Sykes, T. J. S.; Royer, J. Y.; Ramsay, A. T. S.; Kidd, Robert Benjamin (1998): Southern Hemisphere palaeobathymetry. Geological Society of London, London, United Kingdom, In: Cramp, A. (editor), MacLeod, C. J. (editor), Lee, S. V. (editor), Jones, E. J. W. (editor), Geological evolution of ocean basins; results from the Ocean Drilling Program, 131, 3-42, georefid:1998-075055

Digital grids, with a spatial resolution of .5 degrees , were compiled using bathymetry, sediment thickness, and oceanic crustal ages for the southern hemisphere to calculate sediment-free palaeobathymetric charts for late Cretaceous (110 Ma) to the present. These reconstructions allow the definition and quantification of the bathymetric evolution of the seaways and gateways within this region. Pre-60 Ma the palaeobathymetry and the interconnection of the deeper ocean basin was dominated by the formation of hotspot-related ridges and plateaux. Between 40 Ma and the present the palaeobathymetry is characterized by the opening of numerous gateways as the Tasman Rise separated from Antarctica, the Mascarene Plateau split from the Chagos-Laccadive Ridge, Broken Ridge rifted from the northern Kerguelen Plateau, the Crozet Plateau separated from the Madagascar Ridge, and the Scotia Sea opened. The validity of thse palaeobathymetric reconstructions is demonstrated by comparing the digital gridded data sets, from which they were calculated, with data derived from 39 Deep Sea Drilling Project and Ocean Drilling Program drill sites. Comparison of drill site data with the gridded data revealed positive correlations between crustal ages and bathymetry, whereas the sediment thickness data showed no correlation. The lack of any correlation for the sediment thickness data, however, did not preclude a positive correlation between sediment-free bathymetries. The difference between expected 'true' palaeobathymetry, that is with sediments older than the time of reconstruction decompacted and reloaded back onto oceanic crust, and the sediment-free palaeobathymetry was shown to be less than 600 m for 87.5% of the data. The greatest differences occur where sediment thicknesses are greatest, i.e. within the deep ocean basins which are in close proximity to the continental margin.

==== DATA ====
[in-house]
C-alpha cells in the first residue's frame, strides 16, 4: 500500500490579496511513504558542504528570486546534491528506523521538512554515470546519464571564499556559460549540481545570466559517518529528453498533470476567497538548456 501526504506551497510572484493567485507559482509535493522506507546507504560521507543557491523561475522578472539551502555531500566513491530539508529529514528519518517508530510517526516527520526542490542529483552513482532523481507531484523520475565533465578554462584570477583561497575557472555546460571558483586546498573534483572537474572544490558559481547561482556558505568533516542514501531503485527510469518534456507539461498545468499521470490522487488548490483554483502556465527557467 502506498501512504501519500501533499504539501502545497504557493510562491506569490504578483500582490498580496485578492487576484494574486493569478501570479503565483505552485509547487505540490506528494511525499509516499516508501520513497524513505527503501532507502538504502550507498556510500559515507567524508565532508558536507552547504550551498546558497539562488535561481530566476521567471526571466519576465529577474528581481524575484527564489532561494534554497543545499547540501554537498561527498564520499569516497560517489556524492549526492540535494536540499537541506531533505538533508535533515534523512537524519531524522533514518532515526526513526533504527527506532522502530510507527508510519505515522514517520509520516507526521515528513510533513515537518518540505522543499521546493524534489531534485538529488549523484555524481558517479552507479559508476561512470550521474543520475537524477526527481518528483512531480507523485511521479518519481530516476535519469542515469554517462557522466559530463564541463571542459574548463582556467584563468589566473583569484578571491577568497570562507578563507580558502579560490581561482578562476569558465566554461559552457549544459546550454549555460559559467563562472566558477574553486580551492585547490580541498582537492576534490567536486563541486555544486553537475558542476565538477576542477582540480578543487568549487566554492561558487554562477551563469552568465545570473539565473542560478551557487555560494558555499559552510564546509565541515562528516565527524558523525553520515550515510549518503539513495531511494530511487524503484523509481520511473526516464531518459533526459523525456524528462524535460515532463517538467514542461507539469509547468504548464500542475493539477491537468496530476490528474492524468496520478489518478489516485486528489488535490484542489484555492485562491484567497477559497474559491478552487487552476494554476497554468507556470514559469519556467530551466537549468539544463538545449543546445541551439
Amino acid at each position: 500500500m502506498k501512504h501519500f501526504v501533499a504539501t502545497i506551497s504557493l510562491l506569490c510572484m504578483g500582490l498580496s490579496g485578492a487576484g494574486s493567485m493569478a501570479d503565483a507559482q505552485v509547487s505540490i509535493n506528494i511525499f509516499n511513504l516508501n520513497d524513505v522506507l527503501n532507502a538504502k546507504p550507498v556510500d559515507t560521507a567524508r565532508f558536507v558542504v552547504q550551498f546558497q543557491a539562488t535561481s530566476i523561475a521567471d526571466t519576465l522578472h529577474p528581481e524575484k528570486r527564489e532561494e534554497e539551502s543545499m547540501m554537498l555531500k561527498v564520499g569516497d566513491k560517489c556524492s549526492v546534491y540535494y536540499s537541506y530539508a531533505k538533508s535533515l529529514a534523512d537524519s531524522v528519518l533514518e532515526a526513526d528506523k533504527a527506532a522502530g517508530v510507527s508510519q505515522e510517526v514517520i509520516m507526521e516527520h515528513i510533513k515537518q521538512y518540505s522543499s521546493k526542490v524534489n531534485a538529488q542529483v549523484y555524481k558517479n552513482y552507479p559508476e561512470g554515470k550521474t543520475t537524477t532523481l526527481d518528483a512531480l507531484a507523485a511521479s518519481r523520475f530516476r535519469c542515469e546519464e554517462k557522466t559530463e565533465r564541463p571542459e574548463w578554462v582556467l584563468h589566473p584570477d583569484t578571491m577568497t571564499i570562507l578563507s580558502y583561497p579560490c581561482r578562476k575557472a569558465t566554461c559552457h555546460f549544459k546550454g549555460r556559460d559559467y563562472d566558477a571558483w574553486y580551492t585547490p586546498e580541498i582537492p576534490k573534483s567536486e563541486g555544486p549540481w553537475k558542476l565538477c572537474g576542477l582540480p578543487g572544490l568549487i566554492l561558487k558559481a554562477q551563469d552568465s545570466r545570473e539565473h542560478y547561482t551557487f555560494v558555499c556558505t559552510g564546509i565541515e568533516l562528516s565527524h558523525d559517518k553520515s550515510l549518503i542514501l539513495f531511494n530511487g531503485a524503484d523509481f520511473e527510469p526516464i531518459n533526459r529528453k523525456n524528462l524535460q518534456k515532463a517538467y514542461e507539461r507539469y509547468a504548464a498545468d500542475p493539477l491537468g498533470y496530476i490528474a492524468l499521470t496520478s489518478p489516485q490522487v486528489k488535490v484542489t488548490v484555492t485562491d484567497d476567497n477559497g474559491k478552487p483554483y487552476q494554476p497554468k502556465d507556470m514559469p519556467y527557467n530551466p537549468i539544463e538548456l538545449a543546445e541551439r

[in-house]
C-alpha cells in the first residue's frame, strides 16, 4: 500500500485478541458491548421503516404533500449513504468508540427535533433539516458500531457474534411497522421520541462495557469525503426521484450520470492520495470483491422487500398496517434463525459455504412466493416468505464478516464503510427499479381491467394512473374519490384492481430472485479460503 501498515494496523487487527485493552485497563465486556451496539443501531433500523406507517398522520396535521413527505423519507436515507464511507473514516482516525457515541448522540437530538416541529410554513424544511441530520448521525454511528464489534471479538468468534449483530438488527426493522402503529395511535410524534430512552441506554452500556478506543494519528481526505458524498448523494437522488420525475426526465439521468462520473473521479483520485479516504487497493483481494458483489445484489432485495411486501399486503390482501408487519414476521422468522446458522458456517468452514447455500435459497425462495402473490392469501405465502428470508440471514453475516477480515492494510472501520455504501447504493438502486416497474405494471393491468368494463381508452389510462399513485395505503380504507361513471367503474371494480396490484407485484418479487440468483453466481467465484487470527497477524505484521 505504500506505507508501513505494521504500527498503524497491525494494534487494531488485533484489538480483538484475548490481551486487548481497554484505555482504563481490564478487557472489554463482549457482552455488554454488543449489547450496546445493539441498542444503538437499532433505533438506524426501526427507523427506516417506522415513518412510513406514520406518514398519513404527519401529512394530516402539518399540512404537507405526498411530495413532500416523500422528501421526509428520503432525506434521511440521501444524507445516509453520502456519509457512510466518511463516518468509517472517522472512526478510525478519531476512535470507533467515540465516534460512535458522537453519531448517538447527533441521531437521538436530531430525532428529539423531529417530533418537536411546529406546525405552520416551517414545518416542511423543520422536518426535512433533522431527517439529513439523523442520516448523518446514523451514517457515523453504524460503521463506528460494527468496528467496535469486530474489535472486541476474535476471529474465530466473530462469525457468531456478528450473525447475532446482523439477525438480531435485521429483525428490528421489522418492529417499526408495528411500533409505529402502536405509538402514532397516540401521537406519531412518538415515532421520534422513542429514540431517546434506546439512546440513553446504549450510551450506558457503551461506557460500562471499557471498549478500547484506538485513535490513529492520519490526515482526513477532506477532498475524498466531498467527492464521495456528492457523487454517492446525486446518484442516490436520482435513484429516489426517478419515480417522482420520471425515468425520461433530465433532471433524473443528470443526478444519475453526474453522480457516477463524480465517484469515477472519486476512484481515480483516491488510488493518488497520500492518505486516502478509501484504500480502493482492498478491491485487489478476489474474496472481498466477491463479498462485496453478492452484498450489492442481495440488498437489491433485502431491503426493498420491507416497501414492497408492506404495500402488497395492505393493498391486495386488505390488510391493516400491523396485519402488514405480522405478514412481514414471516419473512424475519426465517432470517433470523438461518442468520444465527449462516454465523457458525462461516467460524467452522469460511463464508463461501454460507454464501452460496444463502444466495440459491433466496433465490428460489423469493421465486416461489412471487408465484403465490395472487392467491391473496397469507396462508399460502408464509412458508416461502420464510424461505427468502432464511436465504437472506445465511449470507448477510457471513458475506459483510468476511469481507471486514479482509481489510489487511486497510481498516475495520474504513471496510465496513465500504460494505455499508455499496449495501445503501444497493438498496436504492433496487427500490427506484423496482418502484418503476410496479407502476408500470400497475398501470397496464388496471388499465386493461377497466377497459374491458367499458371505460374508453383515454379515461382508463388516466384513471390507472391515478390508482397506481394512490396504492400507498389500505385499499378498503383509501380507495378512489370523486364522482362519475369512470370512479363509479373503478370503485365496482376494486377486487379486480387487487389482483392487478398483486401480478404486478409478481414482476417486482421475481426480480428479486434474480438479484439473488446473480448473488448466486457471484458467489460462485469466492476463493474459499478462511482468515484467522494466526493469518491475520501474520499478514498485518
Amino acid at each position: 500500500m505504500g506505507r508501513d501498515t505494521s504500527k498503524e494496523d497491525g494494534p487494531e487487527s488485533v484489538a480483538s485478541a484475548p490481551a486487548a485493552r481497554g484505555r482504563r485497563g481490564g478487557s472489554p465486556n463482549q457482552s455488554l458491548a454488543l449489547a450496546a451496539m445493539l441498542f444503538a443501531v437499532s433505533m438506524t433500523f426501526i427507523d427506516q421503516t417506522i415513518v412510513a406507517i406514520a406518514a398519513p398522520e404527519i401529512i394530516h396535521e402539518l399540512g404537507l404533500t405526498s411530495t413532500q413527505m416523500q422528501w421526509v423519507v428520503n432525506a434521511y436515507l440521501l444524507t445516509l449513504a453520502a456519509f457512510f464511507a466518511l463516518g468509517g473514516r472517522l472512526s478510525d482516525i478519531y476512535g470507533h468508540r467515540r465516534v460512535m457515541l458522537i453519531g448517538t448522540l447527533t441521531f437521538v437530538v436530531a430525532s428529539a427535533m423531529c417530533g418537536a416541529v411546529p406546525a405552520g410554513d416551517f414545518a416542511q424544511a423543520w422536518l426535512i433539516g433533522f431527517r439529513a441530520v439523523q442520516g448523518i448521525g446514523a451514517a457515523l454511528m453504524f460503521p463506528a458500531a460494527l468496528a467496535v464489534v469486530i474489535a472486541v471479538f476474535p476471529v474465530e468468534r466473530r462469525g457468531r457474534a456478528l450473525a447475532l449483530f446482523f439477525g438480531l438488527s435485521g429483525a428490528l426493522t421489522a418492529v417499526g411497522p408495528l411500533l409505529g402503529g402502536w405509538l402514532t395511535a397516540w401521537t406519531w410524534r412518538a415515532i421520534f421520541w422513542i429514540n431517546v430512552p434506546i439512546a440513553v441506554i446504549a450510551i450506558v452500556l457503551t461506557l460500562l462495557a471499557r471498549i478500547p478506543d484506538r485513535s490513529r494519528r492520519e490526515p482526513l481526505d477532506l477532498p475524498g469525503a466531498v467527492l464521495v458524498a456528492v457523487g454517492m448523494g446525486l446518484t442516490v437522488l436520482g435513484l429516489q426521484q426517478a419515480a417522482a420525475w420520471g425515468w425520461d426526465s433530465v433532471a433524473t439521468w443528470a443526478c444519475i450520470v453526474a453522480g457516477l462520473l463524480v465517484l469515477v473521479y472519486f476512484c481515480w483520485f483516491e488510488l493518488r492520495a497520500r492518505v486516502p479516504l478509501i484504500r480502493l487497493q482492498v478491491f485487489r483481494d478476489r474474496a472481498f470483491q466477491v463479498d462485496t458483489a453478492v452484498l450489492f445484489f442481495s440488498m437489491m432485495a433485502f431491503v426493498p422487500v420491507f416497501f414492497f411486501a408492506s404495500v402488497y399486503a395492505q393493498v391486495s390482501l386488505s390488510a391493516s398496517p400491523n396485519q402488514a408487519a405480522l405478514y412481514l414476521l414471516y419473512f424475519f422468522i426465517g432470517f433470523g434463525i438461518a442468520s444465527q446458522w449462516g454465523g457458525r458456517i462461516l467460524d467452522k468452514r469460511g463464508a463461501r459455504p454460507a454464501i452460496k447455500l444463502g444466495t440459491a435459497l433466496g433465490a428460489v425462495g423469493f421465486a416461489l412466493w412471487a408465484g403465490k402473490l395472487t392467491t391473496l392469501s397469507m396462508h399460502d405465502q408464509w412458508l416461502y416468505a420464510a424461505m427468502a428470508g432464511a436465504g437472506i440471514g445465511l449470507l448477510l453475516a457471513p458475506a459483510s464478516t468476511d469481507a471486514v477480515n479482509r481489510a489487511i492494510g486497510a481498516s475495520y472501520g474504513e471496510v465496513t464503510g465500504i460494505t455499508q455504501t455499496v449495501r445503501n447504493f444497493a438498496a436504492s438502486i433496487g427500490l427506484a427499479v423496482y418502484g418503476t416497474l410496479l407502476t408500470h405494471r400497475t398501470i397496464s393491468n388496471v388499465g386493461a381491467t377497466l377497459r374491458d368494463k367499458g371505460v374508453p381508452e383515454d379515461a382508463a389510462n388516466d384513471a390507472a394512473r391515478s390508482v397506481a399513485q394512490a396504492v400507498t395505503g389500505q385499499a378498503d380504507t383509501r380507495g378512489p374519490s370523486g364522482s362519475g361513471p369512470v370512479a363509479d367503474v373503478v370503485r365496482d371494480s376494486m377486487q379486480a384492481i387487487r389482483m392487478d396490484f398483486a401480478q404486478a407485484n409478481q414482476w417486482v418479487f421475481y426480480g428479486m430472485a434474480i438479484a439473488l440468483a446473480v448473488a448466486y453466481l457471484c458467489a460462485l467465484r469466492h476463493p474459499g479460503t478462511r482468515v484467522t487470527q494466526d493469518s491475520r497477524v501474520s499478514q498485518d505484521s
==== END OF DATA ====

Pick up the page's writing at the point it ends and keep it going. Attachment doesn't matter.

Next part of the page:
West: -180.0000 East: 180.0000 North: -45.0000 South: -90.0000
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